- David Edwards, a creator, writer, and educator, teaches at Harvard University and is founder and director of Le Laboratoire in Paris, France. His work, which spans the arts and sciences, has been featured prominently in the international media, and is at the core of a network of art and science labs in Europe, USA and Africa (ArtScience Labs). David's work includes new approaches to treating infectious diseases, as pioneered by the pharmaceutical company Pulmatrix, and the nonprofit MEND; it includes new ways of eating, such as Le Whif and Le Whaf, as commercially developed through the FoodLab of Le Laboratoire; and it includes new ways of cleaning the air with plants, such as Andrea, commercialised through the cultural incubator LaboGroup. David's work also includes new approaches to experimental learning through art and science creation including the ArtScience Prize, and the Idea Translation Lab. David lives primarily in Paris, France, while he teaches at Harvard University in the School of Engineering and Applied Sciences, and is a member of the Wyss Institute for Biologically Inspired Engineering. Beyond his scientific publications, for which he was made the youngest member of the US National Academy of Engineering in 2001, and later a member of the French National Academy of Engineering (2008), he has written widely on creativity in the arts and sciences. For his essays and novels and notably his work as founder and director of the art and design centre in Paris, Le Laboratoire, David became a Chevalier des Arts et des Lettres of the French Ministry of Culture in 2008.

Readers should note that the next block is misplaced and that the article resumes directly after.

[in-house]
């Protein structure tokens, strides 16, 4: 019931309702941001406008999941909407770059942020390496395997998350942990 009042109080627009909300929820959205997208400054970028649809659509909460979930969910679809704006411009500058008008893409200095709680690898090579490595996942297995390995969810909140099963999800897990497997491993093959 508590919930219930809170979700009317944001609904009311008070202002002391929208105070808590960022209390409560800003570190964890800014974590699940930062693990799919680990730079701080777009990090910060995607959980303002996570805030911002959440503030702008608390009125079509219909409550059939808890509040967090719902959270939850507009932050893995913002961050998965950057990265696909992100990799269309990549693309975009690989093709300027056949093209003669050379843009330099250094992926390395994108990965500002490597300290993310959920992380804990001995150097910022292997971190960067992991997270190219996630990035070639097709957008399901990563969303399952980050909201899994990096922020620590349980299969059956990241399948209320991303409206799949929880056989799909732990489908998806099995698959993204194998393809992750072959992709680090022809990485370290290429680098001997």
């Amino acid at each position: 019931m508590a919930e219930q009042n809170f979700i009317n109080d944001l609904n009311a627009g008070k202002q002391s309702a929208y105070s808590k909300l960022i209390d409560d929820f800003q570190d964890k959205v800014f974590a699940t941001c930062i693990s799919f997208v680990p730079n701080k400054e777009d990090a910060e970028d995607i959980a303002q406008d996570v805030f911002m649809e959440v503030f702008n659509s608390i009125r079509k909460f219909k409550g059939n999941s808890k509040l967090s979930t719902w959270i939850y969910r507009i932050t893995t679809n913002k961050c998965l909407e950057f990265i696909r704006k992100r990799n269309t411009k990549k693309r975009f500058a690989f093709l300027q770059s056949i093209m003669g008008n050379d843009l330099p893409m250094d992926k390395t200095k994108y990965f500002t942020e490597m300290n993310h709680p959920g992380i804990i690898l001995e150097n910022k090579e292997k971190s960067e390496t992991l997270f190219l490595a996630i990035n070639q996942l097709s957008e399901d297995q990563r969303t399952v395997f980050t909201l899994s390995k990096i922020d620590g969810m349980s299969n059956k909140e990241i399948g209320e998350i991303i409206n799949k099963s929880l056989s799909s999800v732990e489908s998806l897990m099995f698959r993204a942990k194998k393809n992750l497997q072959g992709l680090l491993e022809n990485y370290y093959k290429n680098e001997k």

- Founded in 1976, the Royal Academy of Engineering promotes the engineering and technological welfare of the country. Our fellowship - comprising the UK's most eminent engineers - provides the leadership and expertise for our activities, which focus on the relationships between engineering, technology, and the quality of life. As a national academy, we provide independent and impartial advice to Government; work to secure the next generation of engineers; and provide a voice for Britain's engineering community.
For more information please contact:
Sarah Griffiths at The Royal Academy of Engineering Tel. 020 7766 0655; email: Sarah Griffiths